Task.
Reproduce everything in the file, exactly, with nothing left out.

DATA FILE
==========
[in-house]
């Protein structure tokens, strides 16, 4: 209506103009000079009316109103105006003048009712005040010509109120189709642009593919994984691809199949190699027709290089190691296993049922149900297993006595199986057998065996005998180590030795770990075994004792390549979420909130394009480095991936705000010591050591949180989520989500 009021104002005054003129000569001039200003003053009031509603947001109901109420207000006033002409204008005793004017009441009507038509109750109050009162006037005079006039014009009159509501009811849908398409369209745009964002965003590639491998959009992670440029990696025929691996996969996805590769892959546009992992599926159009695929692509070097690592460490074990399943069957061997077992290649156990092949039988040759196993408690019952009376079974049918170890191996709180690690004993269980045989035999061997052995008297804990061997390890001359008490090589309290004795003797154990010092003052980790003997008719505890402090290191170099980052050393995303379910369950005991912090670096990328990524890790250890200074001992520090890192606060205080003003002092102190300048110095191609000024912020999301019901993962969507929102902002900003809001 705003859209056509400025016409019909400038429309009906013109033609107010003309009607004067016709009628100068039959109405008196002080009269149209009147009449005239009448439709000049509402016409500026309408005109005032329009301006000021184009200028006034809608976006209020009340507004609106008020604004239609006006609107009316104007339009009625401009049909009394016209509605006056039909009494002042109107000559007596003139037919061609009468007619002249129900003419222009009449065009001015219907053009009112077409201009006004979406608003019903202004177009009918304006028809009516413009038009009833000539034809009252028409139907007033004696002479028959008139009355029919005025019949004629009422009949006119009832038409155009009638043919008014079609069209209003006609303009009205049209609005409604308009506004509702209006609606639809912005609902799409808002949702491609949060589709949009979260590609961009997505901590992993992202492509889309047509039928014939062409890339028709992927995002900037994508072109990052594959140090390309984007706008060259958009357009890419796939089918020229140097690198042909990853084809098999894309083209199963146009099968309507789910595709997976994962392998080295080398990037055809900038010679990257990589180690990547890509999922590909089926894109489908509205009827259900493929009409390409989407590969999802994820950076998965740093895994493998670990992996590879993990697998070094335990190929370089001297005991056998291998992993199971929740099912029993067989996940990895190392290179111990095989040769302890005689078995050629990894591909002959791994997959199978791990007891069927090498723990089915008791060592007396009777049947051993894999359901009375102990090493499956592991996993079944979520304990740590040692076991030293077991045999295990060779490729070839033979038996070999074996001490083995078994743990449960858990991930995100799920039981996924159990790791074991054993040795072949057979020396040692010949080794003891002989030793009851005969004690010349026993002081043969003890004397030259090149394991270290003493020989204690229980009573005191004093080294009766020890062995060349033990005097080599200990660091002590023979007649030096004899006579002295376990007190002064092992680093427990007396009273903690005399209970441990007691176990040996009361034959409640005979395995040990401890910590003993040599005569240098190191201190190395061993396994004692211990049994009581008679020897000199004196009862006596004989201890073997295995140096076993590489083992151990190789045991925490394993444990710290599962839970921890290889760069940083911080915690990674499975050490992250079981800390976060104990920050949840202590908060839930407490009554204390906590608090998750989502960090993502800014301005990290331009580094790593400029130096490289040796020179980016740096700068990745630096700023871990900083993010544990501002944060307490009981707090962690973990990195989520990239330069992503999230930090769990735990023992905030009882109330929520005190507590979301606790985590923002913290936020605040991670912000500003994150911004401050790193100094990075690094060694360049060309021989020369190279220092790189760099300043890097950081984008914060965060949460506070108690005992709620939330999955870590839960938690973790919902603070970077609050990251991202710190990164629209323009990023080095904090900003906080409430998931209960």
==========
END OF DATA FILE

[in-house]
């Protein structure tokens, strides 16, 4: 209506103009000079009316109103105006003048009712005040010509109120189709642009593919994984691809199949190699027709290089190691296993049922149900297993006595199986057998065996005998180590030795770990075994004792390549979420909130394009480095991936705000010591050591949180989520989500 009021104002005054003129000569001039200003003053009031509603947001109901109420207000006033002409204008005793004017009441009507038509109750109050009162006037005079006039014009009159509501009811849908398409369209745009964002965003590639491998959009992670440029990696025929691996996969996805590769892959546009992992599926159009695929692509070097690592460490074990399943069957061997077992290649156990092949039988040759196993408690019952009376079974049918170890191996709180690690004993269980045989035999061997052995008297804990061997390890001359008490090589309290004795003797154990010092003052980790003997008719505890402090290191170099980052050393995303379910369950005991912090670096990328990524890790250890200074001992520090890192606060205080003003002092102190300048110095191609000024912020999301019901993962969507929102902002900003809001 705003859209056509400025016409019909400038429309009906013109033609107010003309009607004067016709009628100068039959109405008196002080009269149209009147009449005239009448439709000049509402016409500026309408005109005032329009301006000021184009200028006034809608976006209020009340507004609106008020604004239609006006609107009316104007339009009625401009049909009394016209509605006056039909009494002042109107000559007596003139037919061609009468007619002249129900003419222009009449065009001015219907053009009112077409201009006004979406608003019903202004177009009918304006028809009516413009038009009833000539034809009252028409139907007033004696002479028959008139009355029919005025019949004629009422009949006119009832038409155009009638043919008014079609069209209003006609303009009205049209609005409604308009506004509702209006609606639809912005609902799409808002949702491609949060589709949009979260590609961009997505901590992993992202492509889309047509039928014939062409890339028709992927995002900037994508072109990052594959140090390309984007706008060259958009357009890419796939089918020229140097690198042909990853084809098999894309083209199963146009099968309507789910595709997976994962392998080295080398990037055809900038010679990257990589180690990547890509999922590909089926894109489908509205009827259900493929009409390409989407590969999802994820950076998965740093895994493998670990992996590879993990697998070094335990190929370089001297005991056998291998992993199971929740099912029993067989996940990895190392290179111990095989040769302890005689078995050629990894591909002959791994997959199978791990007891069927090498723990089915008791060592007396009777049947051993894999359901009375102990090493499956592991996993079944979520304990740590040692076991030293077991045999295990060779490729070839033979038996070999074996001490083995078994743990449960858990991930995100799920039981996924159990790791074991054993040795072949057979020396040692010949080794003891002989030793009851005969004690010349026993002081043969003890004397030259090149394991270290003493020989204690229980009573005191004093080294009766020890062995060349033990005097080599200990660091002590023979007649030096004899006579002295376990007190002064092992680093427990007396009273903690005399209970441990007691176990040996009361034959409640005979395995040990401890910590003993040599005569240098190191201190190395061993396994004692211990049994009581008679020897000199004196009862006596004989201890073997295995140096076993590489083992151990190789045991925490394993444990710290599962839970921890290889760069940083911080915690990674499975050490992250079981800390976060104990920050949840202590908060839930407490009554204390906590608090998750989502960090993502800014301005990290331009580094790593400029130096490289040796020179980016740096700068990745630096700023871990900083993010544990501002944060307490009981707090962690973990990195989520990239330069992503999230930090769990735990023992905030009882109330929520005190507590979301606790985590923002913290936020605040991670912000500003994150911004401050790193100094990075690094060694360049060309021989020369190279220092790189760099300043890097950081984008914060965060949460506070108690005992709620939330999955870590839960938690973790919902603070970077609050990251991202710190990164629209323009990023080095904090900003906080409430998931209960």